Born as Riley B. King in 1925, King was always into music. Growing up in Mississippi, he sang in his church choir while during the same time his local minister taught him how to play 3 chords which would later encourage him to want a guitar for himself. In the 1940s, B.B. would listen to the radio learning how to play the songs he heard by ear. As the years grew, he would later want to be a part of what he heard and become a radio musician. That dream would come true in late 1946 when he started to work for WDIA as a singer and disc jockey, where he was given the nickname “Beale Street Blues Boy” which would later be shortened down to “Blues Boy” and finally to “B.B.”.
As B.B. began to get recognized, he would start recording songs with producer Sam Phillips who later founded Sun Records in 1949 during the same year his infamous guitar, Lucille, was born. As King was playing a show in Arkansas, the building was caught on fire from two guys starting a fight. As the entire crowd ran out of the club, King rushed back to grab his guitar. As he was getting it to go back outside, he overheard a couple fighting over a woman named Lucille. So from then on, he named his guitar after Lucille to remind him to never fight over a woman. Three years after recording his first record and his near-death experience, King would receive his first number one hit on the Billboard R&B charts with ‘3 O’Clock Blues’ in February of 1952. Soon after that he would pile up the list of hits that would include; ‘Whole Lotta Love’, ‘Everyday I Have The Blues’, ‘Sweet Little Angel’ and many more. As he started to get fame for the way he played his guitar, King would start to earn the weekly earnings of $800 to $2,500 ($7,600 to $23,000 in today’s dollars).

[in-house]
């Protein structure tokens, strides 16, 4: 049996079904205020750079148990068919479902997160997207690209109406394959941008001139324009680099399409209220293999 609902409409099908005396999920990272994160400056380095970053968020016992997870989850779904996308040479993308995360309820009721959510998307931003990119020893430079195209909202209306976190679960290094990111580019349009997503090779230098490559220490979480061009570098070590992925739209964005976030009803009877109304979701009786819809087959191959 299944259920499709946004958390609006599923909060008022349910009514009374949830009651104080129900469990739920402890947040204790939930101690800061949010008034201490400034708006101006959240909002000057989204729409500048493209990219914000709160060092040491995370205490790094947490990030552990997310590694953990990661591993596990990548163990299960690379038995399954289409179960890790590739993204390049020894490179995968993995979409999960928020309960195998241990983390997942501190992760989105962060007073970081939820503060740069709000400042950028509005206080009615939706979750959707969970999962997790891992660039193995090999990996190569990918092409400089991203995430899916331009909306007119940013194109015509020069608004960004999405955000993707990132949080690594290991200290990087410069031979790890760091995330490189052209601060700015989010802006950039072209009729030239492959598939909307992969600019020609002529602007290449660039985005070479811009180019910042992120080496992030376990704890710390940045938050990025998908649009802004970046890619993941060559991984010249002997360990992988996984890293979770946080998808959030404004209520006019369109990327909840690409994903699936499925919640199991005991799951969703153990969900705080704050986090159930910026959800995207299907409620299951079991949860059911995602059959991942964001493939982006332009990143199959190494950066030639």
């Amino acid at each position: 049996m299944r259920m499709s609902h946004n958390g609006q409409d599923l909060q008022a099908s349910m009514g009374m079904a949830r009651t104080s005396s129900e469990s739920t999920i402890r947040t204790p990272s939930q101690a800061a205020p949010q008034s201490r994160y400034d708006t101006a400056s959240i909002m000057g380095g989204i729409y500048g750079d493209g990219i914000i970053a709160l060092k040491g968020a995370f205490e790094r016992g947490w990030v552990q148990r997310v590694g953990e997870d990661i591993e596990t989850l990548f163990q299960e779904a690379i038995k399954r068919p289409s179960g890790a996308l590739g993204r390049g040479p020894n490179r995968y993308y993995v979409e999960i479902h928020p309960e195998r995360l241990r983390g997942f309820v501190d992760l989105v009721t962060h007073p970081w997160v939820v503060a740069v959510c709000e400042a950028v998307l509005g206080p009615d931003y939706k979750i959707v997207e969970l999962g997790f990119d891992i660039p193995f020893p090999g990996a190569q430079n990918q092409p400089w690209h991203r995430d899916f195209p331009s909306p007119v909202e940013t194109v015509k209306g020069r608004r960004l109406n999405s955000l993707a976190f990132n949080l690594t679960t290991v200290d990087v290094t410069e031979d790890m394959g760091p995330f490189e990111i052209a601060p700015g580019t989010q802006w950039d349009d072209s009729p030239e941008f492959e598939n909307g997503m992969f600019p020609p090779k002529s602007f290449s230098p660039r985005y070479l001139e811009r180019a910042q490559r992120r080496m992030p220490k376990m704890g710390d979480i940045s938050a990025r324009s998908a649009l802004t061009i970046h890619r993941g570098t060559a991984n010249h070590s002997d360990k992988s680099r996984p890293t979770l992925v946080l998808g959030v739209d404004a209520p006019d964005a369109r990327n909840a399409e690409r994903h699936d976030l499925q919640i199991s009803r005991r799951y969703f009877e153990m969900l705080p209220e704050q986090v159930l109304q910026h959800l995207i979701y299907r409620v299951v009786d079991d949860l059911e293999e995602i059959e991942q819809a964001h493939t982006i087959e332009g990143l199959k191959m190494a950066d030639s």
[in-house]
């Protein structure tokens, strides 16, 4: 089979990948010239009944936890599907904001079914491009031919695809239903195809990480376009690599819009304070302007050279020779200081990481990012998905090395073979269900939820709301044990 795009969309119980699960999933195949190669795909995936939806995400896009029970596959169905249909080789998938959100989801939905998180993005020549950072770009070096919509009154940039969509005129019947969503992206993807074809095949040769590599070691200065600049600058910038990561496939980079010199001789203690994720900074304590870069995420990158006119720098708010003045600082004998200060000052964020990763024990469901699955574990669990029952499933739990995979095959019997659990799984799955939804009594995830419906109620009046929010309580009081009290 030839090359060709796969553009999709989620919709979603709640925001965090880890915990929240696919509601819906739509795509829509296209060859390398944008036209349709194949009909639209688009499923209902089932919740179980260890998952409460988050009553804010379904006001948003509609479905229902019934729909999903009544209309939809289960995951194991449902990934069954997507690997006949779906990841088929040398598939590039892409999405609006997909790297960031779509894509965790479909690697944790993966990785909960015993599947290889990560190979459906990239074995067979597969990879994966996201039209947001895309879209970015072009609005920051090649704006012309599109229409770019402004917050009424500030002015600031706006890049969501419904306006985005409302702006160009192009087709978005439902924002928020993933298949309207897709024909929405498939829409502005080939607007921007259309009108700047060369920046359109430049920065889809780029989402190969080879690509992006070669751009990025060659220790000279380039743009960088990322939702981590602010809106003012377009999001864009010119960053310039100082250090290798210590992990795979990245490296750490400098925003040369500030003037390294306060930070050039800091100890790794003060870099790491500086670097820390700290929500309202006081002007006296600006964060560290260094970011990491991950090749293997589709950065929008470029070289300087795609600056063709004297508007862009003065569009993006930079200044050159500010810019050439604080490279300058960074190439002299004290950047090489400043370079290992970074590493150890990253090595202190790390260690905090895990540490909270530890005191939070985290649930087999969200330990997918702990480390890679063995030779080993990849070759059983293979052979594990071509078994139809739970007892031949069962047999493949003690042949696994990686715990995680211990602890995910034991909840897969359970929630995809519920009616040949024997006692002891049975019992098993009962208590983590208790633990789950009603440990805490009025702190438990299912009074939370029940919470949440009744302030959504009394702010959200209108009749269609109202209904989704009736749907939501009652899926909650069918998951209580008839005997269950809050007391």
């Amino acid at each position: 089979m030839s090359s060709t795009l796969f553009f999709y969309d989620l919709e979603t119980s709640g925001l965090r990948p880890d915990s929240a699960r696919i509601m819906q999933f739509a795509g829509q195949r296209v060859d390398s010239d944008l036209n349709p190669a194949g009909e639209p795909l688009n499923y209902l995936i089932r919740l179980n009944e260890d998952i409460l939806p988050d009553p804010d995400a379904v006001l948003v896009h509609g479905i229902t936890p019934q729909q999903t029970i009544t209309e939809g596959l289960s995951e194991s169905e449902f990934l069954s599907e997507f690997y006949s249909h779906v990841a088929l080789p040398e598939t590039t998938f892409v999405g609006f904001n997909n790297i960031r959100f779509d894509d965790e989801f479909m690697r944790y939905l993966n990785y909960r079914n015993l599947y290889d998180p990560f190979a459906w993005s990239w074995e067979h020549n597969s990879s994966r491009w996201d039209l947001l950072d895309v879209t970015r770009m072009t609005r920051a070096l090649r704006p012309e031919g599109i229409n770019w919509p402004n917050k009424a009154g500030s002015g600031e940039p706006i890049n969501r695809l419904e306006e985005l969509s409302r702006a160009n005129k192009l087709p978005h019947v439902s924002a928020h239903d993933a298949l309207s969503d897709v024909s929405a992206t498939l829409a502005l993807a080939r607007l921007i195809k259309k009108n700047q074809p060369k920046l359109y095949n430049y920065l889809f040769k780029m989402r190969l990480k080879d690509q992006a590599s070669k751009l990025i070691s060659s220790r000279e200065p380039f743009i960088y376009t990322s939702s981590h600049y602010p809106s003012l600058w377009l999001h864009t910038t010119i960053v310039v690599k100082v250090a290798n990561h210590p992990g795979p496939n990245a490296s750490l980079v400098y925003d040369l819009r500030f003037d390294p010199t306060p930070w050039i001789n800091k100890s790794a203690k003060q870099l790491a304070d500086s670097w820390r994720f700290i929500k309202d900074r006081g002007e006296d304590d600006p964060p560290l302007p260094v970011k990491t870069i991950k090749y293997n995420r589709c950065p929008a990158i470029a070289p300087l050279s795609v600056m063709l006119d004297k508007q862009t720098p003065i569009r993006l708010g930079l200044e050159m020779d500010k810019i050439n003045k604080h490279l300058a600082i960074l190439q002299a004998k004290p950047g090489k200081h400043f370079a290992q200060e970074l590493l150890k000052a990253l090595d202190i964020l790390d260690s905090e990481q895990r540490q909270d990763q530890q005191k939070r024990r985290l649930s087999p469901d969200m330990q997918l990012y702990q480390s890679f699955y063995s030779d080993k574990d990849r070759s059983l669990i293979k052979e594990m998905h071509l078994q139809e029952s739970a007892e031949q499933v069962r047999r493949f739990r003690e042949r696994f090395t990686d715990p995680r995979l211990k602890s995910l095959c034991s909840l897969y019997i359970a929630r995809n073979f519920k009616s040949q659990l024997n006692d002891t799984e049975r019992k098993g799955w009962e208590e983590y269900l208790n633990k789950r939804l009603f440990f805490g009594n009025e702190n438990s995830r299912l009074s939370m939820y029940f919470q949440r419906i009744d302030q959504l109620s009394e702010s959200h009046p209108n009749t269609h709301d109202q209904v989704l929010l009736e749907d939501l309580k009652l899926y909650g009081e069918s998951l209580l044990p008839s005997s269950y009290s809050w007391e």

Since the beginning of his career, B.B. has been recognized as The King of Blues along with not only being inducted into the Blues Hall of Fame in 1980 but also the Rock and Roll Hall of Fame in 1987. King is also recognized as one of the Three Kings of the Blues guitar following Albert and Freddie King (no relation between all three of them). From the start until his death at the age of 89, King would maintain a highly visible and active career performing over 300 shows in a single year. Riley B. King will forever be The King of Blues from his line of Blues Clubs over the United States including; Memphis, Nashville and New York. Thank you for teaching all of us about the roots of the blues and giving all of us including today’s musician’s inspiration.